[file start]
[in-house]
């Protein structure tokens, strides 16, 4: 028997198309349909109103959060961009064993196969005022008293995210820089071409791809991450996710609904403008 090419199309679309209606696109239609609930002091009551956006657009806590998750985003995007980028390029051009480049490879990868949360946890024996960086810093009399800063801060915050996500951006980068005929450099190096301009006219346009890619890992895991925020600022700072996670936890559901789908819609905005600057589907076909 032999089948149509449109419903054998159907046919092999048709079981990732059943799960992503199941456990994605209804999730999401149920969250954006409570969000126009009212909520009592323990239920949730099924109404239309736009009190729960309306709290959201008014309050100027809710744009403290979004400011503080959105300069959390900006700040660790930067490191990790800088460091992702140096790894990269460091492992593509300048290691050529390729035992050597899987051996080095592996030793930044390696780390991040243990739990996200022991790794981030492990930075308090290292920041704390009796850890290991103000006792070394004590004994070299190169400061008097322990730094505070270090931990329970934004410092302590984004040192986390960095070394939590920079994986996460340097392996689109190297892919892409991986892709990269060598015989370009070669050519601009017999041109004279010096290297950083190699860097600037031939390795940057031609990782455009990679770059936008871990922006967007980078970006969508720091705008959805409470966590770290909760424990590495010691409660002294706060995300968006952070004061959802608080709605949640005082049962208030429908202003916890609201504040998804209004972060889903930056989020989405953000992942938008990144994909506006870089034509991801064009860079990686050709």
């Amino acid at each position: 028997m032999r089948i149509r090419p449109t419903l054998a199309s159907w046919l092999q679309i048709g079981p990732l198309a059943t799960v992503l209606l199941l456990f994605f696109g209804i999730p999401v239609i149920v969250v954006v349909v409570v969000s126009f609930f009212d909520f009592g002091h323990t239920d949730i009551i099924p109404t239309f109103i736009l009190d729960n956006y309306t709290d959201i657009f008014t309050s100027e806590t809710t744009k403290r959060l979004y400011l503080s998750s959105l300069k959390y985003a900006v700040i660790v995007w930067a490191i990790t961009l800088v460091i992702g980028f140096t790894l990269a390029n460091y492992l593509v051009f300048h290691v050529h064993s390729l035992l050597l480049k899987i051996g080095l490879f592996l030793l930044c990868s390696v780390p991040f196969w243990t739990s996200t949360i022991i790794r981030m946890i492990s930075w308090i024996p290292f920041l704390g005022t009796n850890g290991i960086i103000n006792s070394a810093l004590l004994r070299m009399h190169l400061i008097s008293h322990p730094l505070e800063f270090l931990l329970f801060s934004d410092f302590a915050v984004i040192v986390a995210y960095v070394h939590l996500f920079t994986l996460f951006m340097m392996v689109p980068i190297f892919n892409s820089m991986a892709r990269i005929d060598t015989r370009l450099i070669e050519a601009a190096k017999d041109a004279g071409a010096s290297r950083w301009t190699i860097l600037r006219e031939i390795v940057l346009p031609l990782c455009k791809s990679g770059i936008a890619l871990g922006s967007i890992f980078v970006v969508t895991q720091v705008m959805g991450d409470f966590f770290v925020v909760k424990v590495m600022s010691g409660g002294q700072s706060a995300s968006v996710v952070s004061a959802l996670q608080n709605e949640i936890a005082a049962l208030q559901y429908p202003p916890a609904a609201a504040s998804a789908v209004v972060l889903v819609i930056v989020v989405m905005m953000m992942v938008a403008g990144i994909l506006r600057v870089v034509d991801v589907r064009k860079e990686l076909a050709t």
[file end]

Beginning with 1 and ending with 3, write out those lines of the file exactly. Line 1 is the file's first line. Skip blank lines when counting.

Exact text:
[in-house]
């Protein structure tokens, strides 16, 4: 028997198309349909109103959060961009064993196969005022008293995210820089071409791809991450996710609904403008 090419199309679309209606696109239609609930002091009551956006657009806590998750985003995007980028390029051009480049490879990868949360946890024996960086810093009399800063801060915050996500951006980068005929450099190096301009006219346009890619890992895991925020600022700072996670936890559901789908819609905005600057589907076909 032999089948149509449109419903054998159907046919092999048709079981990732059943799960992503199941456990994605209804999730999401149920969250954006409570969000126009009212909520009592323990239920949730099924109404239309736009009190729960309306709290959201008014309050100027809710744009403290979004400011503080959105300069959390900006700040660790930067490191990790800088460091992702140096790894990269460091492992593509300048290691050529390729035992050597899987051996080095592996030793930044390696780390991040243990739990996200022991790794981030492990930075308090290292920041704390009796850890290991103000006792070394004590004994070299190169400061008097322990730094505070270090931990329970934004410092302590984004040192986390960095070394939590920079994986996460340097392996689109190297892919892409991986892709990269060598015989370009070669050519601009017999041109004279010096290297950083190699860097600037031939390795940057031609990782455009990679770059936008871990922006967007980078970006969508720091705008959805409470966590770290909760424990590495010691409660002294706060995300968006952070004061959802608080709605949640005082049962208030429908202003916890609201504040998804209004972060889903930056989020989405953000992942938008990144994909506006870089034509991801064009860079990686050709």
């Amino acid at each position: 028997m032999r089948i149509r090419p449109t419903l054998a199309s159907w046919l092999q679309i048709g079981p990732l198309a059943t799960v992503l209606l199941l456990f994605f696109g209804i999730p999401v239609i149920v969250v954006v349909v409570v969000s126009f609930f009212d909520f009592g002091h323990t239920d949730i009551i099924p109404t239309f109103i736009l009190d729960n956006y309306t709290d959201i657009f008014t309050s100027e806590t809710t744009k403290r959060l979004y400011l503080s998750s959105l300069k959390y985003a900006v700040i660790v995007w930067a490191i990790t961009l800088v460091i992702g980028f140096t790894l990269a390029n460091y492992l593509v051009f300048h290691v050529h064993s390729l035992l050597l480049k899987i051996g080095l490879f592996l030793l930044c990868s390696v780390p991040f196969w243990t739990s996200t949360i022991i790794r981030m946890i492990s930075w308090i024996p290292f920041l704390g005022t009796n850890g290991i960086i103000n006792s070394a810093l004590l004994r070299m009399h190169l400061i008097s008293h322990p730094l505070e800063f270090l931990l329970f801060s934004d410092f302590a915050v984004i040192v986390a995210y960095v070394h939590l996500f920079t994986l996460f951006m340097m392996v689109p980068i190297f892919n892409s820089m991986a892709r990269i005929d060598t015989r370009l450099i070669e050519a601009a190096k017999d041109a004279g071409a010096s290297r950083w301009t190699i860097l600037r006219e031939i390795v940057l346009p031609l990782c455009k791809s990679g770059i936008a890619l871990g922006s967007i890992f980078v970006v969508t895991q720091v705008m959805g991450d409470f966590f770290v925020v909760k424990v590495m600022s010691g409660g002294q700072s706060a995300s968006v996710v952070s004061a959802l996670q608080n709605e949640i936890a005082a049962l208030q559901y429908p202003p916890a609904a609201a504040s998804a789908v209004v972060l889903v819609i930056v989020v989405m905005m953000m992942v938008a403008g990144i994909l506006r600057v870089v034509d991801v589907r064009k860079e990686l076909a050709t």